The picture can be turned around so the one who was on top is then on the bottom.
St. Leger says this challenges the assumptions often made about sex, and about gay male sex in particular, that one partner is dominant and the other submissive.
“The binary idea that the person on top is powerful and the person on the bottom is submissive – it doesn’t reflect the real-world sexual experience,” he says.
The ultra-muscly arms portray his concern that there is a “clone army” growing, where everyone has to look a certain way in order to be considered attractive.
Body dysmorphia and anorexia are growing among men, St. Leger says, and gay men are going to extreme lengths to conform to the stereotypical ideals of what looks good.
It’s “the narcissistic idea of this gym-fit gay guy – no pecs, no sex. That is what I’m rallying against,” he says. “The reductive quality of how we, particularly gay men, view each other.”
Another picture in St. Leger’s trio of works portrays white legs with a black penis. This is a commentary on the stereotyping of black men that can take place, he says.
“The stereotyped ideas that go with race, that black men are being reduced down to having a big member, I wanted to challenge those things as well,” he says.
In addition to Callaghan’s and St. Leger’s artworks, there are two pieces in the exhibition that represent the Sheela na Gig, an ancient carving of a female figure showing an exaggerated vulva.
Giusti would have loved to get his hands on an original. “I tried to have a real Sheela na Gig, but the ones in Ireland are all owned by the state,” he says.
Another Sexual Revolution
Giusti says we need another sexual revolution to bring about a truly equal society.
“In the ’70s the sexual revolution was only really for men … [but] it only really works if everyone is participating and everyone is free to do what they want,” Giusti says.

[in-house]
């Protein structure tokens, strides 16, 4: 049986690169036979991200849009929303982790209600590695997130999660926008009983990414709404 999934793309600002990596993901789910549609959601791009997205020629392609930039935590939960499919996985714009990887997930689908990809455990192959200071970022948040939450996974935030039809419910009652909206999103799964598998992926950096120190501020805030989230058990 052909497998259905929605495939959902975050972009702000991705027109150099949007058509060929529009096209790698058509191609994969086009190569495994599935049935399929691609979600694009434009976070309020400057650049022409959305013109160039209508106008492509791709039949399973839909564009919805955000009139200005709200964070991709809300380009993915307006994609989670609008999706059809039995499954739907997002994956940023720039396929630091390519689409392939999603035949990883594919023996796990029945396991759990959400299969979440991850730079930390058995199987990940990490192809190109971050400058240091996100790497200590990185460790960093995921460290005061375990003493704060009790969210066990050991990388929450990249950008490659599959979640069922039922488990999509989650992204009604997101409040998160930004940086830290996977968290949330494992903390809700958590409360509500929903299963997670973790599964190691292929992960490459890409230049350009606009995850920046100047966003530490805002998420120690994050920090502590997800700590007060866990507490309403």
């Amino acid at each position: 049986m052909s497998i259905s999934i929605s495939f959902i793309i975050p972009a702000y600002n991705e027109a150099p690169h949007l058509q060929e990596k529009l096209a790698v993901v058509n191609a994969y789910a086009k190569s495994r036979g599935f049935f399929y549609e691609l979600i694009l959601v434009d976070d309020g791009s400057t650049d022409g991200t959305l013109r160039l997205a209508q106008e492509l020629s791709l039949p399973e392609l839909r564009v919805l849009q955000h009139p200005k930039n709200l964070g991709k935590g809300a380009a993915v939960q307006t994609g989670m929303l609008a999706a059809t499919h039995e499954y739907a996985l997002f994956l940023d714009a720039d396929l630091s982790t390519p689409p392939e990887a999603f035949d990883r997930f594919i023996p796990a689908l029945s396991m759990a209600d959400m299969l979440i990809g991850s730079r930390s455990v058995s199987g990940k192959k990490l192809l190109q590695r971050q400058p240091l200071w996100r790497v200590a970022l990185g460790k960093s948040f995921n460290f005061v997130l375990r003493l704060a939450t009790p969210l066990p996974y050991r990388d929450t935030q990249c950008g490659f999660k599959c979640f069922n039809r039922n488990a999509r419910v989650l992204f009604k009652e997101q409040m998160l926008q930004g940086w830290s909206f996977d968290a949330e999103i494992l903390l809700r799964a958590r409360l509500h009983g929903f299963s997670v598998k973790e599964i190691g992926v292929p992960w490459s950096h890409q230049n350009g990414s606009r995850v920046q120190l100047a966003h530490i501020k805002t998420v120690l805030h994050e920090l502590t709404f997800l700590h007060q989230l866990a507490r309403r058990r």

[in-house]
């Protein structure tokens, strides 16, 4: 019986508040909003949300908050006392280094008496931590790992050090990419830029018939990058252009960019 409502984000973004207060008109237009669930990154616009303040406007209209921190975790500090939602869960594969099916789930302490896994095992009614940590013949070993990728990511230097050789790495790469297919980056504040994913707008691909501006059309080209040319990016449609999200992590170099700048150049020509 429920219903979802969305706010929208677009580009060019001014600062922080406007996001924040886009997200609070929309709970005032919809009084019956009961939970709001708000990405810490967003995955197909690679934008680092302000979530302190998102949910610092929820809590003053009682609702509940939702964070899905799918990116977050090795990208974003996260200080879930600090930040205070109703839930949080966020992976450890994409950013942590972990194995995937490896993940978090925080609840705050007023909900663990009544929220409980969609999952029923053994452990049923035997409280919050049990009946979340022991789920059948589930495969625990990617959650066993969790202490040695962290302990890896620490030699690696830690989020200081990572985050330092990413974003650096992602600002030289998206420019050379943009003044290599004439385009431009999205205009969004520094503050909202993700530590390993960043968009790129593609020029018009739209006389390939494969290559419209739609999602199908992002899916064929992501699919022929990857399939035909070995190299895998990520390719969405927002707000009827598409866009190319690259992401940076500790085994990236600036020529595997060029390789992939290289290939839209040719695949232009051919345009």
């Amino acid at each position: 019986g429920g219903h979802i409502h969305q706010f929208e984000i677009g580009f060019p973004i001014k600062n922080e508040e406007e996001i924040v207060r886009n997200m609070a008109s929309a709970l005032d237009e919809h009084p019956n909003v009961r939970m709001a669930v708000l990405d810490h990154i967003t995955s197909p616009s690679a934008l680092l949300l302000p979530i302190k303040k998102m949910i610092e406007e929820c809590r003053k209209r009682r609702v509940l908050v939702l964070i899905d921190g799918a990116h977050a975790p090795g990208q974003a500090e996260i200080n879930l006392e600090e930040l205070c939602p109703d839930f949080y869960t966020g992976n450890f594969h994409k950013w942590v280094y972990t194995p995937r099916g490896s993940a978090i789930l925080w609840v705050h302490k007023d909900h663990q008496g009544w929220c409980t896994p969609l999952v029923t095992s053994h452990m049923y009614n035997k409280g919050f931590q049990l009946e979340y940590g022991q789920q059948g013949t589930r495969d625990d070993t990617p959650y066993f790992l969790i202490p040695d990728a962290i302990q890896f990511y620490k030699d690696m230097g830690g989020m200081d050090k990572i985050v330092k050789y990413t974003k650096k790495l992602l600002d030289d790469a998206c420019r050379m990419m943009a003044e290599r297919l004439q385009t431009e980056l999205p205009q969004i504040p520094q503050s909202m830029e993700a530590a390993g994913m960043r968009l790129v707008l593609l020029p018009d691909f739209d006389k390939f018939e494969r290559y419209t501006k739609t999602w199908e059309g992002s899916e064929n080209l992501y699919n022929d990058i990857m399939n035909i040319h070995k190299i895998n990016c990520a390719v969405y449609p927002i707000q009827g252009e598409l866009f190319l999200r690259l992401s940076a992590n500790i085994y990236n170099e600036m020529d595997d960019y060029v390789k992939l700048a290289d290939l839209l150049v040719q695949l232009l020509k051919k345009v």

You may be forgiven for thinking you are already living in a highly sexualised society, especially with the influence of pornography on popular culture, but Giusti’s vision is very different.
He wants women to be liberated, not objectified, he says. “Being an object is one thing. If you are the subject of desire that is a different thing,” he says.
So, what does a sexual revolution mean? Giusti believes people would be much happier if they were free of shame and could experience sexual pleasure more easily.
We should celebrate our genitals as our most important body parts, he says. “They are the core and the source of all our desire, the part of our body that is the only real reason for the existence of all the other parts,” he says in his manifesto, which is also part of the exhibit.
Giusti wants to bring this celebration of genitals out of the gallery and into the streets. “I would love it if there were no laws that say you can’t go around naked,” he says. “Why do we have to hide?”
The Cock and Pussy Manifesto runs in Gallery X on South William Street until 23 September.